Friday, 26 May 2017

Sometimes we forget the larger context



Monday was a horrific day for the people of Manchester, England.  A suicide bomber, intent on killing as many as possible, set off his explosives in the arena where a young American singer had just finished her concert.  22 people (men, women & children) died in that explosion and as of today (May 26) 66 remain in hospital, 23 of those in critical condition.

There was widespread grief and mourning in Manchester and throughout the UK and it seems throughout the western world as a number of countries opted to fly flags at half-mast to remember those killed in the blast.  The attack was condemned by various world leaders and became a leading news story on just about television newscast in the western world.

Meanwhile, the death count in Syria as of today (May 26) stands at 470,000.  55,000 children have died in the conflict. (http://www.iamsyria.org/death-tolls.html

Where are the thousands of people staging silent memorials for those 55,000 children?  Where are the mountains of flowers and teddy bears left in memorial of those children?  Where are the condemnations from the world leaders?  How many national flags are flying at half-mast to remember those children?

If I was Syrian, I would be thinking that the lives of those 55,000 dead children seem to matter less to the world than 22 people who attended a music concert in Manchester, England.  I would be wondering why so much attention is focused on one act of terrorism when six years of civil war have destroyed my cities, killed nearly half a million people and continue to rain death and destruction as of today (May 26).  

If I was a mother or father in South Sudan watching my children die from starvation in 2017, I would have to wonder why the lives of my children apparently are worth so much less than the lives of those people who died in Manchester?  I would wonder if it has something to do with the colour of my skin or the fact that I don’t speak English.  Meanwhile, I would hold my malnourished baby and slowly watch the child’s life slip away because we have no food.  I would wonder why all those people in England are praying to God when clearly God does not care about a dying child in South Sudan.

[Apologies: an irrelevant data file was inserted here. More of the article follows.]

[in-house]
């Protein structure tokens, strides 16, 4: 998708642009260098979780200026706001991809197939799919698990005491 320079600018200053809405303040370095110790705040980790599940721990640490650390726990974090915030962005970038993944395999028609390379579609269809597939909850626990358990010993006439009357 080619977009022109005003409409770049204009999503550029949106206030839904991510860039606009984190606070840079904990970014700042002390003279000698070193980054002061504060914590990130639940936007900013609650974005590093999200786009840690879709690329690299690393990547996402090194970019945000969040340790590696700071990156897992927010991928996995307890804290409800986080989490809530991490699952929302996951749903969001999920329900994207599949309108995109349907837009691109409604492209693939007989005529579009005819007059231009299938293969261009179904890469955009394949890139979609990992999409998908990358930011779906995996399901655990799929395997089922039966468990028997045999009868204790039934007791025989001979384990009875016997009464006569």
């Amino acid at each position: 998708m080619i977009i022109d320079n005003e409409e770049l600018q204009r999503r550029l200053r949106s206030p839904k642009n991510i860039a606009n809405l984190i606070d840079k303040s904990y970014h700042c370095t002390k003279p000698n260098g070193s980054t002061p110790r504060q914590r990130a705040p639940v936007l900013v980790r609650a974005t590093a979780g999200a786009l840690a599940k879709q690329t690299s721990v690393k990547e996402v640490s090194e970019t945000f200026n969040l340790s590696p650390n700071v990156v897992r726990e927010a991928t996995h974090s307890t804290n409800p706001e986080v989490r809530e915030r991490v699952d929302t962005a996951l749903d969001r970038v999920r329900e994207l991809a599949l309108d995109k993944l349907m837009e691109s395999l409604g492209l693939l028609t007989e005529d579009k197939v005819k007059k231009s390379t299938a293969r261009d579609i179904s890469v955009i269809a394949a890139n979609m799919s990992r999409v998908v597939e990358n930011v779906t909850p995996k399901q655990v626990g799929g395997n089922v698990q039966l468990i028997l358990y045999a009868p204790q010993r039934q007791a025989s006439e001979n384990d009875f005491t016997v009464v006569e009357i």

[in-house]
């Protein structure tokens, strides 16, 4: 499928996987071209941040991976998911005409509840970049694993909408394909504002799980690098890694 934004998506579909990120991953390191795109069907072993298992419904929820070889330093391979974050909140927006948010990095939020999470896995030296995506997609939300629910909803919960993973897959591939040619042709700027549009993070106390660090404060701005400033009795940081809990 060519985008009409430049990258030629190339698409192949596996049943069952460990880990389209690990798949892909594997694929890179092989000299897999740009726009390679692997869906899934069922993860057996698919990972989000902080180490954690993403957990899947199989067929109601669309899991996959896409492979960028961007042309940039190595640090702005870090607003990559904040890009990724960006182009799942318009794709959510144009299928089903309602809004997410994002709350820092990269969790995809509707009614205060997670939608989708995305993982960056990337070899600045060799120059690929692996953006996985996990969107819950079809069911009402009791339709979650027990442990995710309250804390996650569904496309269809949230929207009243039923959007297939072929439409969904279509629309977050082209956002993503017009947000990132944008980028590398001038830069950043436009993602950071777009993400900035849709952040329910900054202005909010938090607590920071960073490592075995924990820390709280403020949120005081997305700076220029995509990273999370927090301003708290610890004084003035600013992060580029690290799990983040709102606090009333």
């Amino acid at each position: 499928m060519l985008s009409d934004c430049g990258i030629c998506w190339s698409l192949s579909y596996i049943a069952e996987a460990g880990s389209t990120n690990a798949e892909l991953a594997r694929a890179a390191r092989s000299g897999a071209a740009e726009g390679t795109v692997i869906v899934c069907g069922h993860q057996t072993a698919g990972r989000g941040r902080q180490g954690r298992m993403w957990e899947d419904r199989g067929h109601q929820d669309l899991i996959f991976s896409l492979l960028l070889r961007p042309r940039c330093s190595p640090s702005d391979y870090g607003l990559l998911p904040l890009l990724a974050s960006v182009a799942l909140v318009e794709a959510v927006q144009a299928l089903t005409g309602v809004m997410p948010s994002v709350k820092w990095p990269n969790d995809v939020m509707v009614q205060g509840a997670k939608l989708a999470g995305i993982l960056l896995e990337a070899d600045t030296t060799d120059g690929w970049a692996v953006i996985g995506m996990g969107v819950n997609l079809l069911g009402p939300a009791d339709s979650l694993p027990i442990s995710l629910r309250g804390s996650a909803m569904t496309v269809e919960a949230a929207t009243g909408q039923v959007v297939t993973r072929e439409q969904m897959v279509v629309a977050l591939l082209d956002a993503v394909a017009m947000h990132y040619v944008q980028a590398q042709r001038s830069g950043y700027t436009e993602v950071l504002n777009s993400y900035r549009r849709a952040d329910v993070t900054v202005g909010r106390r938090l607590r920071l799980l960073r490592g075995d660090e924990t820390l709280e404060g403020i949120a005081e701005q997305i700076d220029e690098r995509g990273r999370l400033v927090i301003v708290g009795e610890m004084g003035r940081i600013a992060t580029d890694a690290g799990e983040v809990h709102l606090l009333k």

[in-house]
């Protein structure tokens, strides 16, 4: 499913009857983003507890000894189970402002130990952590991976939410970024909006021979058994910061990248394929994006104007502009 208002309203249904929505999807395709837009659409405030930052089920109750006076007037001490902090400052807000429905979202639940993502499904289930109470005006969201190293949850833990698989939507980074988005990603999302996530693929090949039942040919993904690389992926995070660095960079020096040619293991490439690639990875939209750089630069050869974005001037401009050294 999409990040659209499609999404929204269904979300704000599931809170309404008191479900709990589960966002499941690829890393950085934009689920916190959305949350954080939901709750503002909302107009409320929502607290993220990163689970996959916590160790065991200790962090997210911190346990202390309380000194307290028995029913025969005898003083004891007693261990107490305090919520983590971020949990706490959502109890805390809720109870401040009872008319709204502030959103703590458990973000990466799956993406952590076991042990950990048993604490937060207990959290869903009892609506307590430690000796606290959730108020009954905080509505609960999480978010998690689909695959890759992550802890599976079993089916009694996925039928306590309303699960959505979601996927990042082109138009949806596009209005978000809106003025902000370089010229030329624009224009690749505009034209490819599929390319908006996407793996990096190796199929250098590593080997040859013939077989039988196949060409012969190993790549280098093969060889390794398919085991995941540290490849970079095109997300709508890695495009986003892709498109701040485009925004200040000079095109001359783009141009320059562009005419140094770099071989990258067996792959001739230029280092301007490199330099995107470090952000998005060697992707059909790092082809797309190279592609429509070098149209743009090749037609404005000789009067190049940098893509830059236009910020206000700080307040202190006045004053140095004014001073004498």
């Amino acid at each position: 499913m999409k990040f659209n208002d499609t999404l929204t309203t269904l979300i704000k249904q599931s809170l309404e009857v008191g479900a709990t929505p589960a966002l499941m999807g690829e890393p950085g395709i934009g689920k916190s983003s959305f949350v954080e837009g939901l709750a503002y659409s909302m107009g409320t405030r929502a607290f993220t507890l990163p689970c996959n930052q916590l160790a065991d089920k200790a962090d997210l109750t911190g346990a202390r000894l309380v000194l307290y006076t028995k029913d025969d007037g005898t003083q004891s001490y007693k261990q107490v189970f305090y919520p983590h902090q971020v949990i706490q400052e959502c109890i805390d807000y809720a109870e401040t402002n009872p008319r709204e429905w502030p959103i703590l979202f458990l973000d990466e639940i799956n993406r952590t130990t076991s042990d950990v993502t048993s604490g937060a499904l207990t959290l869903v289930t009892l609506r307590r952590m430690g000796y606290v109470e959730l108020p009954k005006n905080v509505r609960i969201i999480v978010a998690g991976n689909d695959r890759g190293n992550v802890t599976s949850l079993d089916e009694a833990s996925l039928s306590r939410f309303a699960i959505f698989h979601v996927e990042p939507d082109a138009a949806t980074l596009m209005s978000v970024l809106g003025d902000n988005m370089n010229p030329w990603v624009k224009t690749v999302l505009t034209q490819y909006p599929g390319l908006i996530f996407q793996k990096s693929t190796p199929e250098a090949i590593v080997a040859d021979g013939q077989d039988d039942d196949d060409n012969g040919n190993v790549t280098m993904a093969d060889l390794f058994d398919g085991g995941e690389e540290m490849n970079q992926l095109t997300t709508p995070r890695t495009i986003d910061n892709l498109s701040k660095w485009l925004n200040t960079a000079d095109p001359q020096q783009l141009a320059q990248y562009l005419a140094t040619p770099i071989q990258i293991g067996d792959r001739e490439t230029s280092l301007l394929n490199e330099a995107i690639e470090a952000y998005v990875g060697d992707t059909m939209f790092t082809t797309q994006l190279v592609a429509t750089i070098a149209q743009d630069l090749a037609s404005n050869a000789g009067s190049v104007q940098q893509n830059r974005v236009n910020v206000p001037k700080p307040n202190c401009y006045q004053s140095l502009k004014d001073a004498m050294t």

If I was the father of a young 23-year old black college graduate who had just joined the US Army, I might be wondering why the world is so focused on the death of 22 people in England and not care one whit about the stabbing death of my beloved son at the hands of a white racist in Maryland. Richard Collins III was scheduled to graduate the day after he was fatally stabbed by a white supremacist.  His murder was good for maybe one news cycle on the TV news and not on all newscasts – just a few.

We talk about the unfairness of this world.  These are just a few examples of how messed up we really are.  Donald Trump and his type are not the symptoms.  They’re the disease.

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